Weekly, the dr. Ana Vicente Fernández answer a query related to your baby´s feeding.
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There’s no problem with taking jarsof commercial baby food and combining them with milk; the jars don’t need to be kept in the fridge although once open they should be.
I'd just mention that in MY MENU you’ll find a wide range of jarred fruit and fruit with cereal or biscuit baby food that you can also safely take with you, since they’re not packaged in glass so there's no danger of them breaking.
No; NEVER give dried fruit or whole seeds to such a small child, not until they’re at least four or five; first and foremost due to the danger of choking, and then there’s the risk of allergies.
If you want to give her dried fruit, chop it up really finely and add it to purée or yoghurts.
Skimmed milk is not recommended for a small child of that age, this milk has no fat, a nutrient that’s essential for children's growth; also if he takes skimmed milk, he’ll miss out on the A, D and E vitamins present in the fat of all dairy products.
If you want control your child’s weight, always consult your paediatrician first, they’ll advise you what's best for the baby in question.
All the best
Thanks Hi Leticia,
Fortunately these day’s there are now other possible and equally nutritious alternatives on the market; you can try Royal Quinoa, a very nutritive cereal with high protein value, gluten-free and easy to digest; it also has a mild and pleasant flavour.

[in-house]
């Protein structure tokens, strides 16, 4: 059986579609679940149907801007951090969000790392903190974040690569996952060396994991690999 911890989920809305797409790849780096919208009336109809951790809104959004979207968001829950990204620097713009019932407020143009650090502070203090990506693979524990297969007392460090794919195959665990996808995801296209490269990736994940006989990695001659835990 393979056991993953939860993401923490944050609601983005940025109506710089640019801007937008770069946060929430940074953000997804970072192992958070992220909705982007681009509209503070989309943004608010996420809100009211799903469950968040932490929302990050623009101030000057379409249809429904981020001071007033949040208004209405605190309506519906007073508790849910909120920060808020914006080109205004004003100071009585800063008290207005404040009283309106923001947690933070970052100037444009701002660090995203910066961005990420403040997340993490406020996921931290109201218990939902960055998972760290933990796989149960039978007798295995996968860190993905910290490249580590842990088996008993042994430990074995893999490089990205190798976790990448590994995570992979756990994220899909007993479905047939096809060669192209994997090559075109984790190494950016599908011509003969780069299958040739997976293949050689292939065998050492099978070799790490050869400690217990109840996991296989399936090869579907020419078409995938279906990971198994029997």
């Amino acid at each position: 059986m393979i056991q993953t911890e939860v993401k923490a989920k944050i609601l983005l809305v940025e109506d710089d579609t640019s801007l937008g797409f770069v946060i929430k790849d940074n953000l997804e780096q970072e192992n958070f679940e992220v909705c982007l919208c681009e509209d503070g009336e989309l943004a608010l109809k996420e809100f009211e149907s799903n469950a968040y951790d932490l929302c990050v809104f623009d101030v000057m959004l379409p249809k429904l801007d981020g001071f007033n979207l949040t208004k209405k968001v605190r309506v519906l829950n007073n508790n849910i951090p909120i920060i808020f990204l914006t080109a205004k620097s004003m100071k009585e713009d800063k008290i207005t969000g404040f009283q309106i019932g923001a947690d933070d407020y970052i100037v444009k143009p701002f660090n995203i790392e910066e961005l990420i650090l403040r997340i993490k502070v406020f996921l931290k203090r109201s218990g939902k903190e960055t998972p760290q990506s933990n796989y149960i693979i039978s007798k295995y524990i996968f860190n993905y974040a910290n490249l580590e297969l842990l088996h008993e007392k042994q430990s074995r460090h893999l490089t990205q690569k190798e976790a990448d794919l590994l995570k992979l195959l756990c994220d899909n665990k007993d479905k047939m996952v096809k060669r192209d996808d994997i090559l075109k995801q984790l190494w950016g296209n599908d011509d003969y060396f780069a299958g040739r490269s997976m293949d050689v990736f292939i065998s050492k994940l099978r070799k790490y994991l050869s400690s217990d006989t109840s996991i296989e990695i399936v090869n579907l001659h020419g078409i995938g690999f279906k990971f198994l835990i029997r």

If your baby doesn’t chew, you should beat it well before serving.
You can try making him biscuitsor bread – they can be very healthy and nourishing if you use spelt flour instead of conventional wheat, I mean spelt or buckwheat; they’re both older and more digestible forms of wheat.
You could also try Kamut (khorasan wheat) in soups or as a garnish on meat or fish.
And lastly you can use oats or corn, cereals that are easy to find.
If your little boy is 18 months old and his weight and height are normal for his age, he should be taking around 500 ml of milk or milk products (cheese, yoghurts, junket etc.) a day.Try to serve this in portions spread throughout day.
Lastly, if he hasn't already started, try to get him used to a cup instead of a bottle.
You should insist, and offer him combinations of different fruit cooked in different ways (compote, in juices etc.); at first some babies are very reluctant, but they should gradually get a taste for it.
Even so, there's no problem in offering him fruit in a jar; these meet all regulations and pass some strict safety and quality inspections to ensure our babies get products of the highest nutritional value.
In My Menu, we’ve got a range of jarred foods, specifically fruit and fruit with cereals and biscuit, which your baby will love.
I know it's hard, but the most important thing to remember is to keep calm and relaxed; if you’re nervous, turning the situation into a struggle or war will do you and your daughter no good, also if you make a battle of it, you’re bound to lose.
You can try doing the following:
A one-year-old baby should be starting to eat almost everything, so must also have enough to drink, essential for their proper development.
A 12-month-old should be having between 1.1 and 1.3 litres of liquid daily; I recommend you try to get him or her to drink around 4 glasses of water spaced out during the day, and they'll get the rest of the liquid from their food (soups, fruit, vegetables, dairy produce, etc.).
The reply is NO; your baby’s kidneys aren’t mature enough yet for you to add salt to his meals; in fact, it's not recommended before they're one, and even then only in small amounts.
We know that an 8-month-old gets enough salt from the sodium in his food, so you don't have to add more.
You mention spices, it's a good way of introducing new flavours into their routine; but you should avoid strong spices or seasonings (hot, peppery flavours etc.), and as with other foods, you should introduce them gradually, always checking how they react.